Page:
Thursday :: Apr 10, 2008

Seriously Underestimated

by Turkana

In the April 3 edition of the science journal Nature, Roger Pielke Jr., Tom Wigley, and Christopher Green offer a warning that accords with the recent assessment by James Hansen, who believes the need to cut carbon dioxide emissions is greater than many understand:

The United Nations Climate Conference in Bali in 2007 set the world on a two-year path to negotiate a successor to the 1997 Kyoto Protocol. Yet not even the most rosy-eyed delegate could fail to recognize that stabilizing atmospheric carbon-dioxide concentrations is an enormous undertaking. Here we address the magnitude of the technological changes required to meet that challenge. We argue that the size of this technology challenge has been seriously underestimated by the Intergovernmental Panel on Climate Change (IPCC), diverting attention from policies that could directly stimulate technological innovation.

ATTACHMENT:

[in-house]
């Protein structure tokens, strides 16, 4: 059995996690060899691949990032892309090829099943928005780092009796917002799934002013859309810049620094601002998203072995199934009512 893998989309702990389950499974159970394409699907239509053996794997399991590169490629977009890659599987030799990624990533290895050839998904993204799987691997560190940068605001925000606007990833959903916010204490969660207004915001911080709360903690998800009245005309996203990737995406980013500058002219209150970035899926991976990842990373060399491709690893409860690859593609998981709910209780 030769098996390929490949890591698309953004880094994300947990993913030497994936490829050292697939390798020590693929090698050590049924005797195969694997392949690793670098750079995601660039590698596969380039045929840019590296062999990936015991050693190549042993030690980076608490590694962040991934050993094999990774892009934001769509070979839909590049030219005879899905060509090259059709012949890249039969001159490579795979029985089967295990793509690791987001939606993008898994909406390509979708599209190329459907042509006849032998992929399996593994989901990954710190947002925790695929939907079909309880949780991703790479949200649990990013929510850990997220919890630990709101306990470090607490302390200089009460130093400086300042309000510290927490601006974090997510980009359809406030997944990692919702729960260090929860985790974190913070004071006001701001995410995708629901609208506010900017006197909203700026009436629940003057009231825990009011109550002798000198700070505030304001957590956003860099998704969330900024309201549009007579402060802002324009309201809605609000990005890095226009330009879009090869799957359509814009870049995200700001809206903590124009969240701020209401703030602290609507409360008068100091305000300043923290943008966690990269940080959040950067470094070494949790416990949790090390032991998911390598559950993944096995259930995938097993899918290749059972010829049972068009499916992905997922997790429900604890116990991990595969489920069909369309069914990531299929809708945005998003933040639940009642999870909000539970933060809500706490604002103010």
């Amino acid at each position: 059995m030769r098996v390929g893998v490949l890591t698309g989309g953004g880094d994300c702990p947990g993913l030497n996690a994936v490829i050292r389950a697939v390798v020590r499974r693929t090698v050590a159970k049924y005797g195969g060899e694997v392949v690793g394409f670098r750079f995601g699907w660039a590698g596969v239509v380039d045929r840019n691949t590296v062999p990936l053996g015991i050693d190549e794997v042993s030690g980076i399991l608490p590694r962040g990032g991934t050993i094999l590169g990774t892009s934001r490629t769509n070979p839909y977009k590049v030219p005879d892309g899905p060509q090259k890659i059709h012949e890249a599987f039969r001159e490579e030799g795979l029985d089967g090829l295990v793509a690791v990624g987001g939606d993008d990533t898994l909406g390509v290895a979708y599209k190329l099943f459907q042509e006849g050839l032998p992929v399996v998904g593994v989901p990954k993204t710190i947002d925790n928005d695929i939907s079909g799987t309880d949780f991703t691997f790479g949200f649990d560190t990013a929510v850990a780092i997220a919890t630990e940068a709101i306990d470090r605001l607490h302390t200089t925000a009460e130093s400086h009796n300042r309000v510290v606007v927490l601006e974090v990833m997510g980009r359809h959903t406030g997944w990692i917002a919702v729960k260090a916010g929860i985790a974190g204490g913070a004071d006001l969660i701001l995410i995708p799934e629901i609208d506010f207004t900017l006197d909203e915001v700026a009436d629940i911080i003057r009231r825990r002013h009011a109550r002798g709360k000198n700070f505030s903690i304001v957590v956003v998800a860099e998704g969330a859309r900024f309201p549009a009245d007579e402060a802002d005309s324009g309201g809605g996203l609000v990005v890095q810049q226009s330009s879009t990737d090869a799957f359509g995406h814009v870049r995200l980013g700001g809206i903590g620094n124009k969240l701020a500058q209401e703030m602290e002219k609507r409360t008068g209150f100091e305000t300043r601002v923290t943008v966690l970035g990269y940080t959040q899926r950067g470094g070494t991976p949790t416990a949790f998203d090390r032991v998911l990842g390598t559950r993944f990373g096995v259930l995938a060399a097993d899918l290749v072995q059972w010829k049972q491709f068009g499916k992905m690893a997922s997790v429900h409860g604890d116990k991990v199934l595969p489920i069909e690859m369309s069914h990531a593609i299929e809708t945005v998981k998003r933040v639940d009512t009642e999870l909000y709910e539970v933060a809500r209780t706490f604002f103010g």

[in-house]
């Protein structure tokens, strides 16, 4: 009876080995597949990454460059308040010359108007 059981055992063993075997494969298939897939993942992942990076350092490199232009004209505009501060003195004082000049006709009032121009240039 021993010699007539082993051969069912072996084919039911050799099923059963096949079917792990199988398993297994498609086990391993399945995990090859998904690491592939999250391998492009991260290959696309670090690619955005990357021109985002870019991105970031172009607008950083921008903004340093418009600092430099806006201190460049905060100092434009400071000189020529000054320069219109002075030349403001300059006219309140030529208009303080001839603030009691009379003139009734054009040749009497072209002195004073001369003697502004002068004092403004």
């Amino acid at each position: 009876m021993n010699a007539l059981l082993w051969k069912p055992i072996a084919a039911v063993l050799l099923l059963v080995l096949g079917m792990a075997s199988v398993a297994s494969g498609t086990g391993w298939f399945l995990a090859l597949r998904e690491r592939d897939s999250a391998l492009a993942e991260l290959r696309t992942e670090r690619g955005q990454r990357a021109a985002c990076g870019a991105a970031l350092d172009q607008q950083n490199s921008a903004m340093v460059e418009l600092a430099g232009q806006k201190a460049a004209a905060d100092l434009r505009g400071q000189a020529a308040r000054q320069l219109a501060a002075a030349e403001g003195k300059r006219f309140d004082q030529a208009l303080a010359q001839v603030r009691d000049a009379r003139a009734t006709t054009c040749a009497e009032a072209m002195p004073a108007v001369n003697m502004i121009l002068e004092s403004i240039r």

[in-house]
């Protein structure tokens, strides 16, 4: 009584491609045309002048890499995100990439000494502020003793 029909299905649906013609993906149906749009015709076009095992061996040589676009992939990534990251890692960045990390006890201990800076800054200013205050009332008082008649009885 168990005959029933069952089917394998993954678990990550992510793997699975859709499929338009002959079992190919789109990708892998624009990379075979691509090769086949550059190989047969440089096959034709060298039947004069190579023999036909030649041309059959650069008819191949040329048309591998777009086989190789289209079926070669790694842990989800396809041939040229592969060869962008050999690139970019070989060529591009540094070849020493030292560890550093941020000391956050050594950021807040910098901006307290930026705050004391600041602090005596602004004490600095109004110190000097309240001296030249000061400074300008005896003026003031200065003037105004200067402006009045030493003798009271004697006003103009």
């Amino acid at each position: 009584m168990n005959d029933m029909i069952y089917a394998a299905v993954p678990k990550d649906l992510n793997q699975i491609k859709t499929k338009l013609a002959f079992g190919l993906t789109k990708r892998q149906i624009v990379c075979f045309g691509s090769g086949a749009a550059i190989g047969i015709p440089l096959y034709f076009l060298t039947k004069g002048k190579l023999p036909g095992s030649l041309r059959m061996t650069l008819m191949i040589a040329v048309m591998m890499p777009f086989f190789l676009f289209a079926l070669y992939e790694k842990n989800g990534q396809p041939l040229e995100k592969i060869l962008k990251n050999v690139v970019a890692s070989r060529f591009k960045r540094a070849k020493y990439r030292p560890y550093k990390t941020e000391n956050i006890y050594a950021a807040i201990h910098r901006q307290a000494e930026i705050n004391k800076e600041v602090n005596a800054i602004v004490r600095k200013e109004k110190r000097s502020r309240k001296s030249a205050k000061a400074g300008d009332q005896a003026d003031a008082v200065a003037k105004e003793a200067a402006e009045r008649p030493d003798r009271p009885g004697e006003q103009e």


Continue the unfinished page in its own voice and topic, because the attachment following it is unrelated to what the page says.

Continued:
The IPCC uses 'reference' scenarios of future emissions that assume no policy interventions directed towards reducing greenhouse-gas emissions (notably carbon dioxide) to determine the magnitude of additional emissions reductions ('mitigation') needed to stabilize atmospheric carbon-dioxide concentrations at various levels. It is on these additional reductions that policy-makers have focused most attention.

Here we show that two-thirds or more of all the energy efficiency improvements and decarbonization of energy supply required to stabilize greenhouse gases is already built into the IPCC reference scenarios. This is because the scenarios assume a certain amount of spontaneous technological change and related decarbonization. Thus, the IPCC implicitly assumes that the bulk of the challenge of reducing future emissions will occur in the absence of climate policies. We believe that these assumptions are optimistic at best and unachievable at worst, potentially seriously underestimating the scale of the technological challenge associated with stabilizing greenhouse-gas concentrations.

Pielke Jr. is in the Center for Science and Technology Policy Research, University of Colorado, Boulder. Wigley is in the National Center for Atmospheric Research, Boulder. Green is in the Department of Economics, McGill University, Montreal.

Turkana :: 7:34 PM :: Comments (20) :: Digg It!